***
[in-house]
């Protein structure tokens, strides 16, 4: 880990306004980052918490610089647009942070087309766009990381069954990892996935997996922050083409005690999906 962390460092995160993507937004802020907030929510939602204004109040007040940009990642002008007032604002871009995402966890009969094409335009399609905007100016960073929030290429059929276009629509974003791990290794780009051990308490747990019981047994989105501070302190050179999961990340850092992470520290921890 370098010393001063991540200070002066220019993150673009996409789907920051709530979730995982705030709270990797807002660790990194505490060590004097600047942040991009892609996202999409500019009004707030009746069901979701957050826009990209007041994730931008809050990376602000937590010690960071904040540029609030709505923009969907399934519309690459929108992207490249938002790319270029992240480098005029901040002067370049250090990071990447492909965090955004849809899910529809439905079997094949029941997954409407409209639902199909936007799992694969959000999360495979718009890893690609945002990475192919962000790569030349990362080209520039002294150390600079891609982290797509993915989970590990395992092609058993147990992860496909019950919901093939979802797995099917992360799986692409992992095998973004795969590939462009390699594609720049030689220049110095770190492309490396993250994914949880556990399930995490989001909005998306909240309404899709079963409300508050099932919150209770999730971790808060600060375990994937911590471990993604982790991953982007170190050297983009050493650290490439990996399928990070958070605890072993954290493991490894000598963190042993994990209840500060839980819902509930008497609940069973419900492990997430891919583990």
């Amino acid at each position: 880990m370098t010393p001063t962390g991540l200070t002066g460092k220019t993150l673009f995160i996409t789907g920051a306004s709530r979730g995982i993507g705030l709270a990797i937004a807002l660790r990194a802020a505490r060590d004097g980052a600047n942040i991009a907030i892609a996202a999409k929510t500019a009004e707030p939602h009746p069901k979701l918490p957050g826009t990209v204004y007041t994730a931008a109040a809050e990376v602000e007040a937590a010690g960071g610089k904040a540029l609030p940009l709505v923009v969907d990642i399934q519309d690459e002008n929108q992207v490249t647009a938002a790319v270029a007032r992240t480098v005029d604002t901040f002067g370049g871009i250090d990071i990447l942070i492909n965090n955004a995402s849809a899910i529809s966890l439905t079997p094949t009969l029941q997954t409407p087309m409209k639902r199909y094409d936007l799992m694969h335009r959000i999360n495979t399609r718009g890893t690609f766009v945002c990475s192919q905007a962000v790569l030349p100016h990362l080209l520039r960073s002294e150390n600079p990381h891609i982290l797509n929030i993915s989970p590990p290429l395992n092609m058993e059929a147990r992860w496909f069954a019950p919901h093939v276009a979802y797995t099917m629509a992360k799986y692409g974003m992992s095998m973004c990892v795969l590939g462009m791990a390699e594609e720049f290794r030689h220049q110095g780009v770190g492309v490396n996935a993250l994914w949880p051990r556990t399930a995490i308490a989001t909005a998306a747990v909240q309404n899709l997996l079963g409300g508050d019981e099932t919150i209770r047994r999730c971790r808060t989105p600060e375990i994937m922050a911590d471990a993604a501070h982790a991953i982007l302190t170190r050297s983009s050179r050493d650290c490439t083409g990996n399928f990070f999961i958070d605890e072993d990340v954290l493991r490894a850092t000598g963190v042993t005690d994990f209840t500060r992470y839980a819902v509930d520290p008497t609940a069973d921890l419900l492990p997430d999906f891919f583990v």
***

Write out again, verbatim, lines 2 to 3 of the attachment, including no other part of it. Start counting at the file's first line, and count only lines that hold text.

């Protein structure tokens, strides 16, 4: 880990306004980052918490610089647009942070087309766009990381069954990892996935997996922050083409005690999906 962390460092995160993507937004802020907030929510939602204004109040007040940009990642002008007032604002871009995402966890009969094409335009399609905007100016960073929030290429059929276009629509974003791990290794780009051990308490747990019981047994989105501070302190050179999961990340850092992470520290921890 370098010393001063991540200070002066220019993150673009996409789907920051709530979730995982705030709270990797807002660790990194505490060590004097600047942040991009892609996202999409500019009004707030009746069901979701957050826009990209007041994730931008809050990376602000937590010690960071904040540029609030709505923009969907399934519309690459929108992207490249938002790319270029992240480098005029901040002067370049250090990071990447492909965090955004849809899910529809439905079997094949029941997954409407409209639902199909936007799992694969959000999360495979718009890893690609945002990475192919962000790569030349990362080209520039002294150390600079891609982290797509993915989970590990395992092609058993147990992860496909019950919901093939979802797995099917992360799986692409992992095998973004795969590939462009390699594609720049030689220049110095770190492309490396993250994914949880556990399930995490989001909005998306909240309404899709079963409300508050099932919150209770999730971790808060600060375990994937911590471990993604982790991953982007170190050297983009050493650290490439990996399928990070958070605890072993954290493991490894000598963190042993994990209840500060839980819902509930008497609940069973419900492990997430891919583990």
């Amino acid at each position: 880990m370098t010393p001063t962390g991540l200070t002066g460092k220019t993150l673009f995160i996409t789907g920051a306004s709530r979730g995982i993507g705030l709270a990797i937004a807002l660790r990194a802020a505490r060590d004097g980052a600047n942040i991009a907030i892609a996202a999409k929510t500019a009004e707030p939602h009746p069901k979701l918490p957050g826009t990209v204004y007041t994730a931008a109040a809050e990376v602000e007040a937590a010690g960071g610089k904040a540029l609030p940009l709505v923009v969907d990642i399934q519309d690459e002008n929108q992207v490249t647009a938002a790319v270029a007032r992240t480098v005029d604002t901040f002067g370049g871009i250090d990071i990447l942070i492909n965090n955004a995402s849809a899910i529809s966890l439905t079997p094949t009969l029941q997954t409407p087309m409209k639902r199909y094409d936007l799992m694969h335009r959000i999360n495979t399609r718009g890893t690609f766009v945002c990475s192919q905007a962000v790569l030349p100016h990362l080209l520039r960073s002294e150390n600079p990381h891609i982290l797509n929030i993915s989970p590990p290429l395992n092609m058993e059929a147990r992860w496909f069954a019950p919901h093939v276009a979802y797995t099917m629509a992360k799986y692409g974003m992992s095998m973004c990892v795969l590939g462009m791990a390699e594609e720049f290794r030689h220049q110095g780009v770190g492309v490396n996935a993250l994914w949880p051990r556990t399930a995490i308490a989001t909005a998306a747990v909240q309404n899709l997996l079963g409300g508050d019981e099932t919150i209770r047994r999730c971790r808060t989105p600060e375990i994937m922050a911590d471990a993604a501070h982790a991953i982007l302190t170190r050297s983009s050179r050493d650290c490439t083409g990996n399928f990070f999961i958070d605890e072993d990340v954290l493991r490894a850092t000598g963190v042993t005690d994990f209840t500060r992470y839980a819902v509930d520290p008497t609940a069973d921890l419900l492990p997430d999906f891919f583990v």